News briefs: Youngstown, Ohio, church puts cupola where steeple had been; All Souls in Manhattan marks bicentennial; Casper, Wyoming, UUs help install mural honoring local civil rights martyr James Reeb.
First UU Church of Youngstown, Ohio, a registered historic landmark constructed in 1925, has a new look—and a new lookout—where its traditional church steeple once stood. Last winter, the congregation installed a cupola to replace its 90-year-old, 96-foot steeple and base, which were removed in 2013 due to structural concerns. The $70,000 in renovation costs were donated by church members and the Church Endowment Fund, designated for building maintenance and repair. The church is located in a neighborhood that has undergone changes from economic challenges in recent decades, and the congregation is engaged with local groups to improve the neighborhood. “Our church plans to continue our legacy by serving as a lookout and beacon for the community and doing what’s possible to encourage positive transformation on the North Side,” said the Rev. Joseph Boyd.
As it marks its bicentennial, the Unitarian Church of All Souls in New York City, a UU congregation on the Upper East Side of Manhattan, is undergoing a major renovation of its sanctuary. The renovated sanctuary, which was built in 1931, will include an accessible chancel suitable for various modes of worship, performance, and assembly; air conditioning; a new roof and windows; restored pews; and upgraded electrical, plumbing, and other infrastructure. Projected to cost in excess of $10 million, the renovation is expected to be completed by February 2020, said the Rev. Dr. Galen Guengerich, the church’s senior minister.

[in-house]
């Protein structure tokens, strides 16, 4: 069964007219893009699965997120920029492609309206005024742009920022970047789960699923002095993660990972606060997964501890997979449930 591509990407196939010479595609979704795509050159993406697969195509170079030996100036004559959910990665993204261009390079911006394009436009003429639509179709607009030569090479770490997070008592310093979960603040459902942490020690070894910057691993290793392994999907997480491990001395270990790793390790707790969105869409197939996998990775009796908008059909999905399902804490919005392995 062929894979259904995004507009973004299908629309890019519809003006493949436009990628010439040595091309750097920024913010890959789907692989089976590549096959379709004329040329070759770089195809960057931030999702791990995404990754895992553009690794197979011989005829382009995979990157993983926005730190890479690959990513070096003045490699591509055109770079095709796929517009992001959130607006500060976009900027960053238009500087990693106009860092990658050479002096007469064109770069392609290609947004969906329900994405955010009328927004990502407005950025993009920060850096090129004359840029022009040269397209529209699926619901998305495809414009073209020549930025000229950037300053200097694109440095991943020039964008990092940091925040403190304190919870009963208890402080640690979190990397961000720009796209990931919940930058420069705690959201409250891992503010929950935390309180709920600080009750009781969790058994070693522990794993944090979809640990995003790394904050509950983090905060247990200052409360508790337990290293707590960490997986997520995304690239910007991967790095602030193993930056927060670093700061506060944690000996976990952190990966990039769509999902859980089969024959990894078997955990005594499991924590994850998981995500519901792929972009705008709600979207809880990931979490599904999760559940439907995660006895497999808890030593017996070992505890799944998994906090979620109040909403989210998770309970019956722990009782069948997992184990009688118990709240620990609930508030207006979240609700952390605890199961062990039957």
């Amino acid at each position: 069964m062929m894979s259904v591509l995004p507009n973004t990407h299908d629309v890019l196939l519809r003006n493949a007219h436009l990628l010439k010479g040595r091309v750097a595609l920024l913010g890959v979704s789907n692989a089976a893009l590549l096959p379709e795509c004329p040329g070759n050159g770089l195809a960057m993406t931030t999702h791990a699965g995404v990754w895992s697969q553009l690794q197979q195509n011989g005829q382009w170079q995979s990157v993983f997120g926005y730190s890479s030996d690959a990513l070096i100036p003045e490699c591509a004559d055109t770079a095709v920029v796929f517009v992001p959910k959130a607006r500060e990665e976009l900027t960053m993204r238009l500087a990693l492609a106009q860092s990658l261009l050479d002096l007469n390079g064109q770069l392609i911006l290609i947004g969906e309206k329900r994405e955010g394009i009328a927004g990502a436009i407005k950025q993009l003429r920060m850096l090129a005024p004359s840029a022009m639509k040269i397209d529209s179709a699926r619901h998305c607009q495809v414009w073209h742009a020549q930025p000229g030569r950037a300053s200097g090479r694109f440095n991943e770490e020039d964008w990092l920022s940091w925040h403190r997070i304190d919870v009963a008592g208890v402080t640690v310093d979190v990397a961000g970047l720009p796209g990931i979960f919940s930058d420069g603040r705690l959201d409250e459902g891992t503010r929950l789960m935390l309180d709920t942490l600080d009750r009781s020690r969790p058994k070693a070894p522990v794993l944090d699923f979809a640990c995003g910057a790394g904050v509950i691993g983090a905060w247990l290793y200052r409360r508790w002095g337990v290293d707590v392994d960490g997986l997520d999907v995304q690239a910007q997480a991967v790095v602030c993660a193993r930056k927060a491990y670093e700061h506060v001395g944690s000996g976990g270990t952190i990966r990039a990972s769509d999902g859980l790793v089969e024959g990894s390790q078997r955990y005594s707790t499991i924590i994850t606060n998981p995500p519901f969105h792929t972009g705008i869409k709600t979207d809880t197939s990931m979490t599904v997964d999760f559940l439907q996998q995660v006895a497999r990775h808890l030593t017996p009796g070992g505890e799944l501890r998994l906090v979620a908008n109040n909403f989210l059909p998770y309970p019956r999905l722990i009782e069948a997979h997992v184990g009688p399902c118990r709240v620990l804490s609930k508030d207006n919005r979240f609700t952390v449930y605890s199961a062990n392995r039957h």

Established in 1819, the congregation is celebrating its bicentennial on November 15. Celebrations will take place throughout that weekend, including a “simultaneous dinner party” on Friday night that will take place at twenty-five homes of UUs in the neighborhood, each hosting dinner for six to thirty people, said Bill Bechman, co-chair of the Bicentennial Committee. People will then return to the church for dessert and dancing. On Saturday there will be a family-oriented party with visual and performance artists, games, and square-dancing. On Sunday, UUA President Susan Frederick-Gray will speak at the congregation’s two worship services as part of the bicentennial commemorations. Afterwards, Bechman will present a performance piece he wrote, which celebrates heroic UU women who had connections to the congregation.
In an interfaith partnership, the Unitarian Universalist Community of Casper, Wyoming, helped to install an 80-foot mural commemorating UU civil rights martyr the Rev. James Reeb in his hometown. Reeb, who was murdered in Selma, Alabama, in 1965 by racists opposed to the civil rights movement, grew up in Casper and served there as a Presbyterian minister before his faith journey led him to Unitarian Universalism and civil rights activism. The mural, by Tony Elmore, was unveiled on August 28 in a ceremony attended by members of Reeb’s family. The project was a community-wide collaboration of the UU Community of Casper, The Table church in Casper, the Reeb family, and others. A Faithify campaign raised $10,447 to help finance the memorial.
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